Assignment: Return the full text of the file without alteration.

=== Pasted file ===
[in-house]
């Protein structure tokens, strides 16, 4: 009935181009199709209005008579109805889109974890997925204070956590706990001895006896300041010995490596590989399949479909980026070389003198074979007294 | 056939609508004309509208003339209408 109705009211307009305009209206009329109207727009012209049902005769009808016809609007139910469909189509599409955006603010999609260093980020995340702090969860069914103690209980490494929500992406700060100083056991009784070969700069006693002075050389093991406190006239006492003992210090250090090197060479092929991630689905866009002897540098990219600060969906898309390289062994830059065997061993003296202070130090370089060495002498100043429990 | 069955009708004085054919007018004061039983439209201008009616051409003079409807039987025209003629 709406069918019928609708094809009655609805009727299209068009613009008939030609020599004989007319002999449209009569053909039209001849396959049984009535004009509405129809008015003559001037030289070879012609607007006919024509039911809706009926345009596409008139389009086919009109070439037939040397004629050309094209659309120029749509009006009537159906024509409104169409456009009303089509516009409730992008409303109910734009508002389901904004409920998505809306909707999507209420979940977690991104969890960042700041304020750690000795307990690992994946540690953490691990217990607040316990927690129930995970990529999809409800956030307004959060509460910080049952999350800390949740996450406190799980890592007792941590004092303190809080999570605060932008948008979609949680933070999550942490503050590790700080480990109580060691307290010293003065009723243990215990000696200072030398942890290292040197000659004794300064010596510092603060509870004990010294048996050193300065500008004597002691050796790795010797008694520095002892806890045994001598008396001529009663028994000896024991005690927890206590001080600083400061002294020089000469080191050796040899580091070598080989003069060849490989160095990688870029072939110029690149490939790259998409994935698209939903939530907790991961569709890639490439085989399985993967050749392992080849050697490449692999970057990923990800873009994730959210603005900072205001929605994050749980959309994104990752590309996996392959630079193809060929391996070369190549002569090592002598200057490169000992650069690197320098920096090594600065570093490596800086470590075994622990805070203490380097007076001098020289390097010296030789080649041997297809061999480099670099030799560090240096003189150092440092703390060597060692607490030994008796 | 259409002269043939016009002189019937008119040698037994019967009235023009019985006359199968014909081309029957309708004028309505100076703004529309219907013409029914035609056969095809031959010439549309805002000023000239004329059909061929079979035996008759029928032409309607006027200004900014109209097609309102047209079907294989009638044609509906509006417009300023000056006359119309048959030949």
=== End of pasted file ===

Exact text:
[in-house]
């Protein structure tokens, strides 16, 4: 009935181009199709209005008579109805889109974890997925204070956590706990001895006896300041010995490596590989399949479909980026070389003198074979007294 | 056939609508004309509208003339209408 109705009211307009305009209206009329109207727009012209049902005769009808016809609007139910469909189509599409955006603010999609260093980020995340702090969860069914103690209980490494929500992406700060100083056991009784070969700069006693002075050389093991406190006239006492003992210090250090090197060479092929991630689905866009002897540098990219600060969906898309390289062994830059065997061993003296202070130090370089060495002498100043429990 | 069955009708004085054919007018004061039983439209201008009616051409003079409807039987025209003629 709406069918019928609708094809009655609805009727299209068009613009008939030609020599004989007319002999449209009569053909039209001849396959049984009535004009509405129809008015003559001037030289070879012609607007006919024509039911809706009926345009596409008139389009086919009109070439037939040397004629050309094209659309120029749509009006009537159906024509409104169409456009009303089509516009409730992008409303109910734009508002389901904004409920998505809306909707999507209420979940977690991104969890960042700041304020750690000795307990690992994946540690953490691990217990607040316990927690129930995970990529999809409800956030307004959060509460910080049952999350800390949740996450406190799980890592007792941590004092303190809080999570605060932008948008979609949680933070999550942490503050590790700080480990109580060691307290010293003065009723243990215990000696200072030398942890290292040197000659004794300064010596510092603060509870004990010294048996050193300065500008004597002691050796790795010797008694520095002892806890045994001598008396001529009663028994000896024991005690927890206590001080600083400061002294020089000469080191050796040899580091070598080989003069060849490989160095990688870029072939110029690149490939790259998409994935698209939903939530907790991961569709890639490439085989399985993967050749392992080849050697490449692999970057990923990800873009994730959210603005900072205001929605994050749980959309994104990752590309996996392959630079193809060929391996070369190549002569090592002598200057490169000992650069690197320098920096090594600065570093490596800086470590075994622990805070203490380097007076001098020289390097010296030789080649041997297809061999480099670099030799560090240096003189150092440092703390060597060692607490030994008796 | 259409002269043939016009002189019937008119040698037994019967009235023009019985006359199968014909081309029957309708004028309505100076703004529309219907013409029914035609056969095809031959010439549309805002000023000239004329059909061929079979035996008759029928032409309607006027200004900014109209097609309102047209079907294989009638044609509906509006417009300023000056006359119309048959030949």